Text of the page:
One doesn't have to debate global warming to realize that Hawaii's coasts are in peril, Eversole said. Sea-level rise statistics show that the ocean has been rising about an inch per decade worldwide, he said.
An inch might not sound like much, but over the years it can make a difference.
Eversole passed out copies of a paper published in the Jan. 19 issue of Science magazine. It projects that, based on global-warming predictions by the Intergovernmental Panel on Climate Change, the sea level will rise between a foot and a half to 4 1/2 feet by 2100.
"A foot to foot-and-a-half rise vertically has a tremendous impact horizontally," Eversole said, showing a slide of Waikiki with that amount of sea-level rise projected. Only a sliver of land remained above water between the Ala Wai Canal and the beaches.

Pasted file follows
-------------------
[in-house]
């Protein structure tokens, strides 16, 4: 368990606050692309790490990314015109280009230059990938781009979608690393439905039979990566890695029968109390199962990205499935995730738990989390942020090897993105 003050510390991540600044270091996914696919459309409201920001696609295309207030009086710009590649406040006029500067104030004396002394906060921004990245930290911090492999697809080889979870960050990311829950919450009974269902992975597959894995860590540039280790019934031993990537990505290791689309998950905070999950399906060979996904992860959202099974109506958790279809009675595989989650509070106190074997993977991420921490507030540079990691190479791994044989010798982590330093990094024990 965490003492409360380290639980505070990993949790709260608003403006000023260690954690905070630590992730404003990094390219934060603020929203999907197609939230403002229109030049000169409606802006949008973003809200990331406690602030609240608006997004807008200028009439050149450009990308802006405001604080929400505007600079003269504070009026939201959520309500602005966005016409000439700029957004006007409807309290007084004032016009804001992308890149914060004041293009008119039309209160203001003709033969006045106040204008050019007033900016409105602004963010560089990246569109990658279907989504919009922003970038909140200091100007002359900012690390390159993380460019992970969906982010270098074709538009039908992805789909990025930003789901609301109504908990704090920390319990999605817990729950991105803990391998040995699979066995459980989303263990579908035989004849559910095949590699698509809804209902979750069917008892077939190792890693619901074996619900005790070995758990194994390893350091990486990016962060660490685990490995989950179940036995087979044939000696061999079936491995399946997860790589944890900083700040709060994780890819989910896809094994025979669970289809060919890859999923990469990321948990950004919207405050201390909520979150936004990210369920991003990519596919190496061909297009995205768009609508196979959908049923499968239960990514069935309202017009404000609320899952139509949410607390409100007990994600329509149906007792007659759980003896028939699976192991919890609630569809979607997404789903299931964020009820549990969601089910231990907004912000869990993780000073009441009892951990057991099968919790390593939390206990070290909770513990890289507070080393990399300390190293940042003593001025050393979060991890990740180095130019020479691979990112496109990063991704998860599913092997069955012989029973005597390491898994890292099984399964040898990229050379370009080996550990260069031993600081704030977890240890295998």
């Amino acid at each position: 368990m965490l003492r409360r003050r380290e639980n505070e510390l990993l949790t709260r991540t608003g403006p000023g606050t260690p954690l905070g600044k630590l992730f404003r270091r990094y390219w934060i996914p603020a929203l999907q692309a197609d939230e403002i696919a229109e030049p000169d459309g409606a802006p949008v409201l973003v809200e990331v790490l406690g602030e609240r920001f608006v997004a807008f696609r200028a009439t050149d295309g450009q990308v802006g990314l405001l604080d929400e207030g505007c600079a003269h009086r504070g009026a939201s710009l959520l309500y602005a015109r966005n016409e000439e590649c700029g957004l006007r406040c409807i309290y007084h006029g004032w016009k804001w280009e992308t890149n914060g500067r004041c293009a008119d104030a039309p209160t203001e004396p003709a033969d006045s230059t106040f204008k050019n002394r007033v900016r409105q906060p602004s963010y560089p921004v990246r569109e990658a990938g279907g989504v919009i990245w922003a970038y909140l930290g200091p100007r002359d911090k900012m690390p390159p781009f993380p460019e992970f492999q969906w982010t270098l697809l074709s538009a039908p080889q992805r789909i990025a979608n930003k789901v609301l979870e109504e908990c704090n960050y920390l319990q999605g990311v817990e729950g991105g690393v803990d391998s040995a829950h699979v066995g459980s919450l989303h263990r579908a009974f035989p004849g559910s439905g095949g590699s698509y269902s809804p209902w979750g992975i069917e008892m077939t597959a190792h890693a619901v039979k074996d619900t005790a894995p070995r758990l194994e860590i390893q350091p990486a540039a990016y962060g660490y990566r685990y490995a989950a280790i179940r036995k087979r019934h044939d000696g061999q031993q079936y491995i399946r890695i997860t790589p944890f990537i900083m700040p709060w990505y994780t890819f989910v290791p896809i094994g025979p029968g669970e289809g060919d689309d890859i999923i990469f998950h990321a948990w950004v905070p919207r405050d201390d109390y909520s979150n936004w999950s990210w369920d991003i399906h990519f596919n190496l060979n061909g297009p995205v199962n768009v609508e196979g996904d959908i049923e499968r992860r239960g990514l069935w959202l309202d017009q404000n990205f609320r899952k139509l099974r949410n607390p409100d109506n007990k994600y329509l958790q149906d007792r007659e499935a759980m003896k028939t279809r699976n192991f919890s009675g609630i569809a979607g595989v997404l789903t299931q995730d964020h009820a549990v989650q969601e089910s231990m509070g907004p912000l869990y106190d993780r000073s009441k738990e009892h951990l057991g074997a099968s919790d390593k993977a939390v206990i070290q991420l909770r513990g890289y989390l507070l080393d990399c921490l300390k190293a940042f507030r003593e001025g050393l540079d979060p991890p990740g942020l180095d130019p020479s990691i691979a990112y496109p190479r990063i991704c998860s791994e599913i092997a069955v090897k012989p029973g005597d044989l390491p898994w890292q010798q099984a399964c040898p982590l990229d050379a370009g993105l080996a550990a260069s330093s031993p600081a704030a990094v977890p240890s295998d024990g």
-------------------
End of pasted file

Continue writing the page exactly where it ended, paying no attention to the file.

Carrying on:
"You could imagine about the same effects on Haleiwa and Waialua," he said.
And that's aside from storms, tsunamis, hurricanes or a phenomenon called mesoscale eddies, which raise sea levels for weeks to months at a time.
"We are extremely fortunate not to have had a tsunami in 40 years," Eversole said.
As the DLNR focuses more on educating people about how beaches work, the goal is "to balance coastal development with beach conservation," Lemmo said.
"Because there's no balance, that's why our beaches are disappearing," he said.
Some at last week's meeting are not convinced the North Shore is actually eroding.
"Most of our beaches have huge waves, moving massive amounts of sand away from and back to that beach," said North Shore resident and Realtor Richard Sterman.